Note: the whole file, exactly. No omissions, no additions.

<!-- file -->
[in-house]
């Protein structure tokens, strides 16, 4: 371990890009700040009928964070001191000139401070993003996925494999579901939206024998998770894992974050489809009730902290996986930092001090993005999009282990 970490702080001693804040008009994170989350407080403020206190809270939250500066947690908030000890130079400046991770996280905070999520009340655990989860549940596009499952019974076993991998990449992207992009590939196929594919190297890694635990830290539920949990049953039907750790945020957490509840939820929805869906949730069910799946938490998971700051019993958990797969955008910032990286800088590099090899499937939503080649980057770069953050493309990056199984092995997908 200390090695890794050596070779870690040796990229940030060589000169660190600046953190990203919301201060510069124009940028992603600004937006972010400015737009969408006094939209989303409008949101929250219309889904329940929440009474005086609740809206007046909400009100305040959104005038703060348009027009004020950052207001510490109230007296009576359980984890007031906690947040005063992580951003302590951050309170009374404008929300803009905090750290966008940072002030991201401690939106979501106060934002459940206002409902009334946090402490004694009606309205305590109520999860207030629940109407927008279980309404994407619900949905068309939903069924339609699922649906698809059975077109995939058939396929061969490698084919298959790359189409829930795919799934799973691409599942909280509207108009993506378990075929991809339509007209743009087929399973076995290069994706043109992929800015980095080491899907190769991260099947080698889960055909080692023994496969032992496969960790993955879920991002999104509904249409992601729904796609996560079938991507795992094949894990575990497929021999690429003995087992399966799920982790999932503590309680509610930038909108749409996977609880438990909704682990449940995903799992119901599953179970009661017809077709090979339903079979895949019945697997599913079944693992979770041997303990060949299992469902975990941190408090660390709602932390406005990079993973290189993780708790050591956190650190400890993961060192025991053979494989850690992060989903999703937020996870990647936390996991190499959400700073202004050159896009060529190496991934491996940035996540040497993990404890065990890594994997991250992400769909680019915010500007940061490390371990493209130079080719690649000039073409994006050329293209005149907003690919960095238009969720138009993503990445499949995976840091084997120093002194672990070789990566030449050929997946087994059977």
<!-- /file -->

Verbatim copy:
[in-house]
């Protein structure tokens, strides 16, 4: 371990890009700040009928964070001191000139401070993003996925494999579901939206024998998770894992974050489809009730902290996986930092001090993005999009282990 970490702080001693804040008009994170989350407080403020206190809270939250500066947690908030000890130079400046991770996280905070999520009340655990989860549940596009499952019974076993991998990449992207992009590939196929594919190297890694635990830290539920949990049953039907750790945020957490509840939820929805869906949730069910799946938490998971700051019993958990797969955008910032990286800088590099090899499937939503080649980057770069953050493309990056199984092995997908 200390090695890794050596070779870690040796990229940030060589000169660190600046953190990203919301201060510069124009940028992603600004937006972010400015737009969408006094939209989303409008949101929250219309889904329940929440009474005086609740809206007046909400009100305040959104005038703060348009027009004020950052207001510490109230007296009576359980984890007031906690947040005063992580951003302590951050309170009374404008929300803009905090750290966008940072002030991201401690939106979501106060934002459940206002409902009334946090402490004694009606309205305590109520999860207030629940109407927008279980309404994407619900949905068309939903069924339609699922649906698809059975077109995939058939396929061969490698084919298959790359189409829930795919799934799973691409599942909280509207108009993506378990075929991809339509007209743009087929399973076995290069994706043109992929800015980095080491899907190769991260099947080698889960055909080692023994496969032992496969960790993955879920991002999104509904249409992601729904796609996560079938991507795992094949894990575990497929021999690429003995087992399966799920982790999932503590309680509610930038909108749409996977609880438990909704682990449940995903799992119901599953179970009661017809077709090979339903079979895949019945697997599913079944693992979770041997303990060949299992469902975990941190408090660390709602932390406005990079993973290189993780708790050591956190650190400890993961060192025991053979494989850690992060989903999703937020996870990647936390996991190499959400700073202004050159896009060529190496991934491996940035996540040497993990404890065990890594994997991250992400769909680019915010500007940061490390371990493209130079080719690649000039073409994006050329293209005149907003690919960095238009969720138009993503990445499949995976840091084997120093002194672990070789990566030449050929997946087994059977």